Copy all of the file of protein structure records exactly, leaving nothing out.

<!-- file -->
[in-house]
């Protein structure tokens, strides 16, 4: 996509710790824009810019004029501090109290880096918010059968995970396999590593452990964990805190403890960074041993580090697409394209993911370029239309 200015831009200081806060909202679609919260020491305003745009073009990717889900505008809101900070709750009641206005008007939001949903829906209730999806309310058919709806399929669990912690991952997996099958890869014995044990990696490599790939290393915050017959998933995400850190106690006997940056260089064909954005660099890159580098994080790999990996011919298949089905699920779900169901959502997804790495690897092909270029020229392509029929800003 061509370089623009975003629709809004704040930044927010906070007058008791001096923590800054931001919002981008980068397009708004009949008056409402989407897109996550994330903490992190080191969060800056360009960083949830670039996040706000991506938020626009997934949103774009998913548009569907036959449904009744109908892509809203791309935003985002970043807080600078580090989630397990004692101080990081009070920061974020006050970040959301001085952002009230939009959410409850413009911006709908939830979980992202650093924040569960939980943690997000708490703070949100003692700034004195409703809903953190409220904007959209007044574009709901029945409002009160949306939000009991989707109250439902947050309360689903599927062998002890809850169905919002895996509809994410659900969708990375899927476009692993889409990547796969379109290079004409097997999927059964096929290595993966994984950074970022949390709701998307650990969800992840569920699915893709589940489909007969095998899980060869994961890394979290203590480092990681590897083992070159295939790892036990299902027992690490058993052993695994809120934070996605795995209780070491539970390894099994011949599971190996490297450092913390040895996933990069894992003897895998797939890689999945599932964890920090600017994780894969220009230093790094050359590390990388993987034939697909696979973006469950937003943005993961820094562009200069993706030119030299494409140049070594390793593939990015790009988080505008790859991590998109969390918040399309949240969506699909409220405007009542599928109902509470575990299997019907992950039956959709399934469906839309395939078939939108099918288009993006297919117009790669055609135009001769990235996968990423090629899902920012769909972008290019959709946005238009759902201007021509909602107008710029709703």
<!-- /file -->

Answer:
[in-house]
């Protein structure tokens, strides 16, 4: 996509710790824009810019004029501090109290880096918010059968995970396999590593452990964990805190403890960074041993580090697409394209993911370029239309 200015831009200081806060909202679609919260020491305003745009073009990717889900505008809101900070709750009641206005008007939001949903829906209730999806309310058919709806399929669990912690991952997996099958890869014995044990990696490599790939290393915050017959998933995400850190106690006997940056260089064909954005660099890159580098994080790999990996011919298949089905699920779900169901959502997804790495690897092909270029020229392509029929800003 061509370089623009975003629709809004704040930044927010906070007058008791001096923590800054931001919002981008980068397009708004009949008056409402989407897109996550994330903490992190080191969060800056360009960083949830670039996040706000991506938020626009997934949103774009998913548009569907036959449904009744109908892509809203791309935003985002970043807080600078580090989630397990004692101080990081009070920061974020006050970040959301001085952002009230939009959410409850413009911006709908939830979980992202650093924040569960939980943690997000708490703070949100003692700034004195409703809903953190409220904007959209007044574009709901029945409002009160949306939000009991989707109250439902947050309360689903599927062998002890809850169905919002895996509809994410659900969708990375899927476009692993889409990547796969379109290079004409097997999927059964096929290595993966994984950074970022949390709701998307650990969800992840569920699915893709589940489909007969095998899980060869994961890394979290203590480092990681590897083992070159295939790892036990299902027992690490058993052993695994809120934070996605795995209780070491539970390894099994011949599971190996490297450092913390040895996933990069894992003897895998797939890689999945599932964890920090600017994780894969220009230093790094050359590390990388993987034939697909696979973006469950937003943005993961820094562009200069993706030119030299494409140049070594390793593939990015790009988080505008790859991590998109969390918040399309949240969506699909409220405007009542599928109902509470575990299997019907992950039956959709399934469906839309395939078939939108099918288009993006297919117009790669055609135009001769990235996968990423090629899902920012769909972008290019959709946005238009759902201007021509909602107008710029709703």